American Dictionary of the English Language

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ARTIC'ULATE, adjective [Latin articulatus, jointed, distinct.]

1. Formed by jointing or articulation of the organs of speech; applied to sound. An articulate sound is made by closing and opening the organs of speech. The junction or closing of the organs forms a joint or articulation, as in the syllables ab, ad, ap; in passing from one articulation to another, the organs are, or may be opened, and a vowel is uttered, as in attune; and the different articulations, with the intervening vocal sounds, from what is called articulate sounds; sounds distinct, separate, and modified by articulation or jointing. This articulation constitutes the prominent difference between the human voice and that of brutes. Brutes open the mouth and make vocal sounds, but have either not at all, or very imperfectly, the power of articulation.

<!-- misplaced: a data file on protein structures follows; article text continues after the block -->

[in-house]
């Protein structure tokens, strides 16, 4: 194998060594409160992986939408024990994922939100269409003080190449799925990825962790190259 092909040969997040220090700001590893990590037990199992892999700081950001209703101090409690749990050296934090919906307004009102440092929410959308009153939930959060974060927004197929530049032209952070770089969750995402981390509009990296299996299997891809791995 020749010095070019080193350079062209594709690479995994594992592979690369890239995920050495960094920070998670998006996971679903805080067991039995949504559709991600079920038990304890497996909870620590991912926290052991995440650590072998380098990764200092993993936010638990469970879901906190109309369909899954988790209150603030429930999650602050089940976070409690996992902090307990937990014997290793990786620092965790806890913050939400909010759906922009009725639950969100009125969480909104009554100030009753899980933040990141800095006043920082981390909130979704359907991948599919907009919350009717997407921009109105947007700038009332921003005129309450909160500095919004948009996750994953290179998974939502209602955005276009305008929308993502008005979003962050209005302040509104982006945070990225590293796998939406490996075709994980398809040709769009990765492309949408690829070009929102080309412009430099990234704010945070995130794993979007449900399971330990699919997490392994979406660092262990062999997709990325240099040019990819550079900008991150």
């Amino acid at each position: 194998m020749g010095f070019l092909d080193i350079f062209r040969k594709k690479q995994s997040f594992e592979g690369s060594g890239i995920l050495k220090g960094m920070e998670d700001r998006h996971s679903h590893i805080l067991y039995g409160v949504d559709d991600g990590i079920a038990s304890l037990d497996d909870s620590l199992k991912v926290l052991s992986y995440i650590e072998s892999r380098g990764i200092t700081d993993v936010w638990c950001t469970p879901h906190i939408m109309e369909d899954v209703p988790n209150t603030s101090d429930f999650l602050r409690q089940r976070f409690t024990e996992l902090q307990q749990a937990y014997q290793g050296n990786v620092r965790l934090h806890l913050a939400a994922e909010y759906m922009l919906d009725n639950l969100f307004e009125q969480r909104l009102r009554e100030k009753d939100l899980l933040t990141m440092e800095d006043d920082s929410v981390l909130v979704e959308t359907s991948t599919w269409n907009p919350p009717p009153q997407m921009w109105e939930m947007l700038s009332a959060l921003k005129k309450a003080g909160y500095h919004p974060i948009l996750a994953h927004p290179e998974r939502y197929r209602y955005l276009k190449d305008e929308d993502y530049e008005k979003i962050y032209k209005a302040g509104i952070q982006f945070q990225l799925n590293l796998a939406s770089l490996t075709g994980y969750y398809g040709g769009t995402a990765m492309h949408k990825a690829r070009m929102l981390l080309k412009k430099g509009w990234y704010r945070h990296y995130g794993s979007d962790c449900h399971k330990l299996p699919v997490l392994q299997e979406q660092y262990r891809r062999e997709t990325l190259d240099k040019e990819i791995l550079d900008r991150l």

2. Expressed in articles, or in separate particulars. [Not used.]

3. Jointed; formed with joints.

ARTIC'ULATE, verb transitive

1. To utter articulate sounds; to utter distinct syllables or words.

2. To draw up or write in separate particulars. [Not used.]

3. To treat, stipulate or make terms. [Not used.]

4. To joint.